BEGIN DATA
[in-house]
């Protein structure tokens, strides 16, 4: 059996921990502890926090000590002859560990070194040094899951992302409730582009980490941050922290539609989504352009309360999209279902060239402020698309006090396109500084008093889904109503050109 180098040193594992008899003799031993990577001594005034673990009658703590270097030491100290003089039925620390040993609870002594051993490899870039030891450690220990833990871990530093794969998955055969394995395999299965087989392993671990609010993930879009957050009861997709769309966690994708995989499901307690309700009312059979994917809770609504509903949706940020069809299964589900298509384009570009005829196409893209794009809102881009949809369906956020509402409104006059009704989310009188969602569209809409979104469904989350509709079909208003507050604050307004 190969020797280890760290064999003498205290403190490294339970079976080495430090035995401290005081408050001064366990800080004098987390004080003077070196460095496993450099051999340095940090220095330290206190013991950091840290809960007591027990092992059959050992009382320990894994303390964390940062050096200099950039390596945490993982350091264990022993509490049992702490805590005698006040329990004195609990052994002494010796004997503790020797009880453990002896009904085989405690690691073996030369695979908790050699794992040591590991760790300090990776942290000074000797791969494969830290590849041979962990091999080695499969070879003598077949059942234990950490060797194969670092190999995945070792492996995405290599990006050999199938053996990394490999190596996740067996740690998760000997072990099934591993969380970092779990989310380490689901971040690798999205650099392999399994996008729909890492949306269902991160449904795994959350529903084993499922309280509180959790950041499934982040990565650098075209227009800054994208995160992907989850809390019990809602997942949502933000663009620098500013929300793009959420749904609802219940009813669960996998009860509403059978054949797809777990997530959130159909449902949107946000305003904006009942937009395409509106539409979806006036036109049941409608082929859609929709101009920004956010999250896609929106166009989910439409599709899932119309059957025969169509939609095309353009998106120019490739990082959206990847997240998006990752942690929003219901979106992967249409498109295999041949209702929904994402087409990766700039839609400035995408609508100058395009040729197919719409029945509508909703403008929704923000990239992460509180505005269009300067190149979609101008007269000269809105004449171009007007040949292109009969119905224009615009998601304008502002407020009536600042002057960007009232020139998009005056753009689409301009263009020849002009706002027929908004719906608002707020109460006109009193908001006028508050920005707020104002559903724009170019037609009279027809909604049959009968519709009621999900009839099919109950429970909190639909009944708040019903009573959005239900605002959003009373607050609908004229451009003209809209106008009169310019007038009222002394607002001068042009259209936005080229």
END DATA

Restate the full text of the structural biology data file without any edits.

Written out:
[in-house]
């Protein structure tokens, strides 16, 4: 059996921990502890926090000590002859560990070194040094899951992302409730582009980490941050922290539609989504352009309360999209279902060239402020698309006090396109500084008093889904109503050109 180098040193594992008899003799031993990577001594005034673990009658703590270097030491100290003089039925620390040993609870002594051993490899870039030891450690220990833990871990530093794969998955055969394995395999299965087989392993671990609010993930879009957050009861997709769309966690994708995989499901307690309700009312059979994917809770609504509903949706940020069809299964589900298509384009570009005829196409893209794009809102881009949809369906956020509402409104006059009704989310009188969602569209809409979104469904989350509709079909208003507050604050307004 190969020797280890760290064999003498205290403190490294339970079976080495430090035995401290005081408050001064366990800080004098987390004080003077070196460095496993450099051999340095940090220095330290206190013991950091840290809960007591027990092992059959050992009382320990894994303390964390940062050096200099950039390596945490993982350091264990022993509490049992702490805590005698006040329990004195609990052994002494010796004997503790020797009880453990002896009904085989405690690691073996030369695979908790050699794992040591590991760790300090990776942290000074000797791969494969830290590849041979962990091999080695499969070879003598077949059942234990950490060797194969670092190999995945070792492996995405290599990006050999199938053996990394490999190596996740067996740690998760000997072990099934591993969380970092779990989310380490689901971040690798999205650099392999399994996008729909890492949306269902991160449904795994959350529903084993499922309280509180959790950041499934982040990565650098075209227009800054994208995160992907989850809390019990809602997942949502933000663009620098500013929300793009959420749904609802219940009813669960996998009860509403059978054949797809777990997530959130159909449902949107946000305003904006009942937009395409509106539409979806006036036109049941409608082929859609929709101009920004956010999250896609929106166009989910439409599709899932119309059957025969169509939609095309353009998106120019490739990082959206990847997240998006990752942690929003219901979106992967249409498109295999041949209702929904994402087409990766700039839609400035995408609508100058395009040729197919719409029945509508909703403008929704923000990239992460509180505005269009300067190149979609101008007269000269809105004449171009007007040949292109009969119905224009615009998601304008502002407020009536600042002057960007009232020139998009005056753009689409301009263009020849002009706002027929908004719906608002707020109460006109009193908001006028508050920005707020104002559903724009170019037609009279027809909604049959009968519709009621999900009839099919109950429970909190639909009944708040019903009573959005239900605002959003009373607050609908004229451009003209809209106008009169310019007038009222002394607002001068042009259209936005080229």